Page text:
Grant Robertson’s first Budget uses ‘transformation’ as a buzzword but offers only to spend more of taxpayers’ money, says ACT Leader David Seymour.
“The former university politician has today shown himself to be a poor student of economic history. Higher taxes and greater government spending has never fixed our problems.
“Income tax was introduced at 5 per cent on the highest incomes. Now it’s 33 percent.
“In the early 1900s, government spending was a one tenth of the economy. Today, it stands at a third.
“Yet, thousands of New Zealanders still struggle to make ends meet.
“There is no transformation in simply pumping more money into the same failed policies.
“More money for health and education won’t deliver better results. Those sectors require structural changes.
“Health budgets have increased year after year, yet patient satisfaction is at its lowest level since 2006.
“Governments have poured more and more money into education, but PISA test scores are declining.
“Robertson’s extravagant new welfare schemes – $6 billion in poorly-targeted spending on ‘Fees Free’ and the Provincial Growth Fund – will deliver meagre returns to hard-earned taxpayer money.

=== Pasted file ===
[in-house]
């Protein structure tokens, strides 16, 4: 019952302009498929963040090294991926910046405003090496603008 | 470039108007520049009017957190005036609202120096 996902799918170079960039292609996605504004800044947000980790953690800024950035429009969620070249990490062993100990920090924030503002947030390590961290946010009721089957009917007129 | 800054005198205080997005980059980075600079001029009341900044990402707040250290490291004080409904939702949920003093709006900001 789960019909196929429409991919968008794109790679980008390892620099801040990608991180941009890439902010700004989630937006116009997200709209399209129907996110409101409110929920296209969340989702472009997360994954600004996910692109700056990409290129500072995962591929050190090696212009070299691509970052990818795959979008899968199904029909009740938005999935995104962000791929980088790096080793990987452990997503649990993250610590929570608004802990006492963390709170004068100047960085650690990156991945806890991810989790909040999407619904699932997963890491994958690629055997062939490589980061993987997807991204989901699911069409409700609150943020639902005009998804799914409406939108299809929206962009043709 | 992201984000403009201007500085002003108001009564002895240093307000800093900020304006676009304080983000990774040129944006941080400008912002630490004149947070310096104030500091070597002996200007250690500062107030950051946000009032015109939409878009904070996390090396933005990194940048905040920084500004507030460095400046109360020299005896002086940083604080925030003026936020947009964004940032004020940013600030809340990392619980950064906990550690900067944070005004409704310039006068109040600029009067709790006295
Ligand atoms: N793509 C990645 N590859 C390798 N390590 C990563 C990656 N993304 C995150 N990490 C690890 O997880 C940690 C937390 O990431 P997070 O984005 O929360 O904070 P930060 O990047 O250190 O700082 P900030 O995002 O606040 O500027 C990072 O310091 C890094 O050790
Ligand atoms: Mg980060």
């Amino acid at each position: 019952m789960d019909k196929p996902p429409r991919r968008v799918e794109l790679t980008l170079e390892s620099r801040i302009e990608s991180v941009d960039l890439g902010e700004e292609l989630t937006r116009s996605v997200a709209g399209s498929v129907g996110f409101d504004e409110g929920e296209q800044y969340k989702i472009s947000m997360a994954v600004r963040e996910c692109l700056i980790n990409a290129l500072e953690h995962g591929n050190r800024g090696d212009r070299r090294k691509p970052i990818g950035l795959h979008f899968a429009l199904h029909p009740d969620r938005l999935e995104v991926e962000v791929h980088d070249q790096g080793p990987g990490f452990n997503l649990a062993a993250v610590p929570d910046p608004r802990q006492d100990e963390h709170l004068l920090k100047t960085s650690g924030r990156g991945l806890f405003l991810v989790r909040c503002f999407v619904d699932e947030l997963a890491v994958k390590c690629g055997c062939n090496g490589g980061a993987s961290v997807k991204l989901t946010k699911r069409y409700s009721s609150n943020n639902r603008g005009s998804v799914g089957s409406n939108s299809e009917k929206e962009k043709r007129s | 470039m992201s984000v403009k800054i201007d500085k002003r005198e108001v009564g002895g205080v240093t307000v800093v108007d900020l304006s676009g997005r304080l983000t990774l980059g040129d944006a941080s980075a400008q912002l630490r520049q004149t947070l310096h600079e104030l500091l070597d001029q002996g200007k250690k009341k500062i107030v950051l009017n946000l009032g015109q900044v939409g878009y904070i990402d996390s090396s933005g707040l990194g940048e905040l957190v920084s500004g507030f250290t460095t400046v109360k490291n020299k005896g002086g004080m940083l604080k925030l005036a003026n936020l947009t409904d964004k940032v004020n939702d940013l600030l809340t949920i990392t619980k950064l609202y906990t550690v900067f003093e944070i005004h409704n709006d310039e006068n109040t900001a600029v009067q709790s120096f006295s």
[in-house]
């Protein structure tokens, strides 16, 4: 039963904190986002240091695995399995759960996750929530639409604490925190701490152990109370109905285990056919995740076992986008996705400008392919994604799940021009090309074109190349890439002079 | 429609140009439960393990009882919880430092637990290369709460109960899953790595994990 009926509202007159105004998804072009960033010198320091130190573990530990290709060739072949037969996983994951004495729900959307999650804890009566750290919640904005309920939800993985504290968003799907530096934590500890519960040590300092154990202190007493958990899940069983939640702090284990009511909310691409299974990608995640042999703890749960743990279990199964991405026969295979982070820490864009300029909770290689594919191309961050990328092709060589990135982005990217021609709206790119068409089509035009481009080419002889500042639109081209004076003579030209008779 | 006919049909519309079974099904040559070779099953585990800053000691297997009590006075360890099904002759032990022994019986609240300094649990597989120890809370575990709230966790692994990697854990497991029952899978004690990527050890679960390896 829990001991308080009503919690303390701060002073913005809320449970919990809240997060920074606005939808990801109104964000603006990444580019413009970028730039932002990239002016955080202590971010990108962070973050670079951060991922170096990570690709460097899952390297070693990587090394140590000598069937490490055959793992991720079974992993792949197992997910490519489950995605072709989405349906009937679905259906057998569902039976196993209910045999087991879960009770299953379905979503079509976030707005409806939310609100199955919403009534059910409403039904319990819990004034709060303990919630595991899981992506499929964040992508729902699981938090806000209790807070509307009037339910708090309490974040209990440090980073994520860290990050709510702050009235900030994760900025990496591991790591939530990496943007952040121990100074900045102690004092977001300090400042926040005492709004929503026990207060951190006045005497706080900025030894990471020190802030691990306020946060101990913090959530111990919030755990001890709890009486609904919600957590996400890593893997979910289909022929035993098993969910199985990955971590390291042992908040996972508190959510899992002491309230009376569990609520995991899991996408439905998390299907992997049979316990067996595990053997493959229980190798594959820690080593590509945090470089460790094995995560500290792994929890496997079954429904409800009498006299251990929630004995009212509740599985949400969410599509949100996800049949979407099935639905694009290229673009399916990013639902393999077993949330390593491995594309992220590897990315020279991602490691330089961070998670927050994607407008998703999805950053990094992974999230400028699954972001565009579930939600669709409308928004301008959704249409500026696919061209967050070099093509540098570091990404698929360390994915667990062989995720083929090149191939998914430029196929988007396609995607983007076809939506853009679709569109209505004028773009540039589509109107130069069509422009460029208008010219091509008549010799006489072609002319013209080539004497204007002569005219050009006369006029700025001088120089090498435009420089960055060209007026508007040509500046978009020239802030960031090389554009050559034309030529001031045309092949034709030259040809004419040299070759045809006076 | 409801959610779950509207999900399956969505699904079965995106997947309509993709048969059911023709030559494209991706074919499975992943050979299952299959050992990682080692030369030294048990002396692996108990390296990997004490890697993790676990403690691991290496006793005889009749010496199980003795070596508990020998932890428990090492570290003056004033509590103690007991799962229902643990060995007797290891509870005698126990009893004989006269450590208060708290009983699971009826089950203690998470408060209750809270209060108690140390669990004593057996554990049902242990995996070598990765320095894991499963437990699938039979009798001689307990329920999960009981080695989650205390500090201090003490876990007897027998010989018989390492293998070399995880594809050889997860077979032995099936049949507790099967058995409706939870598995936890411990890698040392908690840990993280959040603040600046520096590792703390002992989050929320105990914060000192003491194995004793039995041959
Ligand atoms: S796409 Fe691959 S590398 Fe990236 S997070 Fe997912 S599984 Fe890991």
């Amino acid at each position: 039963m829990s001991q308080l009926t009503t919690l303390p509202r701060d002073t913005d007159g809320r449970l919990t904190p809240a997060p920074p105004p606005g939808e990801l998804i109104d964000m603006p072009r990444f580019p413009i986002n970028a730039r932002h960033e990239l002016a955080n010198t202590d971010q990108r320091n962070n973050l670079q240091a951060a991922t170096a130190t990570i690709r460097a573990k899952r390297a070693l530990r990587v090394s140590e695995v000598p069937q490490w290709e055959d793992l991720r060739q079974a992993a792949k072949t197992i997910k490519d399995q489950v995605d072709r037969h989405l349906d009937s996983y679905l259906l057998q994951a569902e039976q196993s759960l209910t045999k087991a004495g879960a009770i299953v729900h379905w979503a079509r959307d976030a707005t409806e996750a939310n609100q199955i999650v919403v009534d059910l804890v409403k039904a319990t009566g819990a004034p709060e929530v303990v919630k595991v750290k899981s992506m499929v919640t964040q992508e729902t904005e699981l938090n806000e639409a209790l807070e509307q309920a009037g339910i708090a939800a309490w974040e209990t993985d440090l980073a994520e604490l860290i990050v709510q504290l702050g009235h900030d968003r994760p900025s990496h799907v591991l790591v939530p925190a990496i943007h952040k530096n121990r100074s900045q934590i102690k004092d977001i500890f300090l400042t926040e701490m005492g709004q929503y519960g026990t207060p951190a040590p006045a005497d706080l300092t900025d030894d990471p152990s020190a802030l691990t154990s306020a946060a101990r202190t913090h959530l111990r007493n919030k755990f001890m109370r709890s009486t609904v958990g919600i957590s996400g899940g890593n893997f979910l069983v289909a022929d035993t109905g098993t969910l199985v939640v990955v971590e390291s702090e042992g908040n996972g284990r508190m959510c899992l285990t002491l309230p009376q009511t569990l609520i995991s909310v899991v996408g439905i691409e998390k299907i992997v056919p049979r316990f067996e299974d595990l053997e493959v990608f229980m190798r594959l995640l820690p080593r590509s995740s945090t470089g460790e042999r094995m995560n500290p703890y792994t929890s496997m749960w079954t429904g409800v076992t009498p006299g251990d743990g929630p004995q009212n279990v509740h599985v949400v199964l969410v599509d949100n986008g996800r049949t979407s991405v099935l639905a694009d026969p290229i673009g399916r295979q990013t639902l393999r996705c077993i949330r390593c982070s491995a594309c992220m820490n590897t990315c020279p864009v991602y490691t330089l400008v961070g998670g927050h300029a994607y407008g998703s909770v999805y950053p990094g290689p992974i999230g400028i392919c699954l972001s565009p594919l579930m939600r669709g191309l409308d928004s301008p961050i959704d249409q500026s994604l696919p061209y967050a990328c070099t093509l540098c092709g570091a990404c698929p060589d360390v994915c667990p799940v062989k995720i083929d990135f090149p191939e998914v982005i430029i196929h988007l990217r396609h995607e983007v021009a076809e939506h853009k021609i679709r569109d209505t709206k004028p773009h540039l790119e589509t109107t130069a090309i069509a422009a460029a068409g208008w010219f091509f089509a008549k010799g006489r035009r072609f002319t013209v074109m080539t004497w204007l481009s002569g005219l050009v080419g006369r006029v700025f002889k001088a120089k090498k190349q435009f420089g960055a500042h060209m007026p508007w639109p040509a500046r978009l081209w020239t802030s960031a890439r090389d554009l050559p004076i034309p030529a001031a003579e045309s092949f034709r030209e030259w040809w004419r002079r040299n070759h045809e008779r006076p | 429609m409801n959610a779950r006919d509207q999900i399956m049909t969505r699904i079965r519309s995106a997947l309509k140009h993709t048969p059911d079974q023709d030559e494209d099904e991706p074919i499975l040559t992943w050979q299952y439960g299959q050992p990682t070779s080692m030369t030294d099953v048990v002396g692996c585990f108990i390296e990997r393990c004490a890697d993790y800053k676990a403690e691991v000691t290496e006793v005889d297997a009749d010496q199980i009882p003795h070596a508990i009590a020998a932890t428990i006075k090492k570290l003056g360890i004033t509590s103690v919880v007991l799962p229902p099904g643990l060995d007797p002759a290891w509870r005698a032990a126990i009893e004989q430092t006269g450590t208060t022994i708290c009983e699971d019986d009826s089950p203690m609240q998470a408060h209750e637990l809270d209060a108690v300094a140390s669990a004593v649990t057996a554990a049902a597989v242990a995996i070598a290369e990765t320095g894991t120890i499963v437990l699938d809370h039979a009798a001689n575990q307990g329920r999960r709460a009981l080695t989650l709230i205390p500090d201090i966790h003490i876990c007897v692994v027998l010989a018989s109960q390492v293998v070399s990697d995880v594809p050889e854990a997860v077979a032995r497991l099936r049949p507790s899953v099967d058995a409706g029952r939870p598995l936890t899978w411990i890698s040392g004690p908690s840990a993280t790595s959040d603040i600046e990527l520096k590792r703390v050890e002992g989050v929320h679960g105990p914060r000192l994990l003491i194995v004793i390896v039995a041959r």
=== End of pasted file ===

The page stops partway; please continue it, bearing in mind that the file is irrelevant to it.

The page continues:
“Far from being a transformational Budget, this Government is simply spending taxpayers’ money where it feels it will get the best electoral results.
“Real transformation would involve structural reform of our regulations that stop home building, the funding of infrastructure, and the delivery of health and education.
“Robertson’s commitment to keeping the pension age at 65 means our $12 billion superannuation bill will continue to eat up more and more of the Budget.
“His failure to significantly cut $1.6 billion in corporate welfare, means we cannot reduce the corporate tax rate to 25 per cent, which would boost investment, wages and jobs.
“We now spend over $1.1 billion on accommodation assistance because successive governments haven’t reformed the Resource Management Act to boost land supply and get housing costs under control.
“New Zealand’s economic underperformance relative to Australia is a problem of our poor productivity. We should be cutting taxes across the board, creating incentives for New Zealanders to save, work and invest.
“Robertson will soon find that the problem with socialism is that at some point you run out of other people’s money.
“New Zealanders deserve so much better than the short-termism that this Government is serving up”, says Mr Seymour.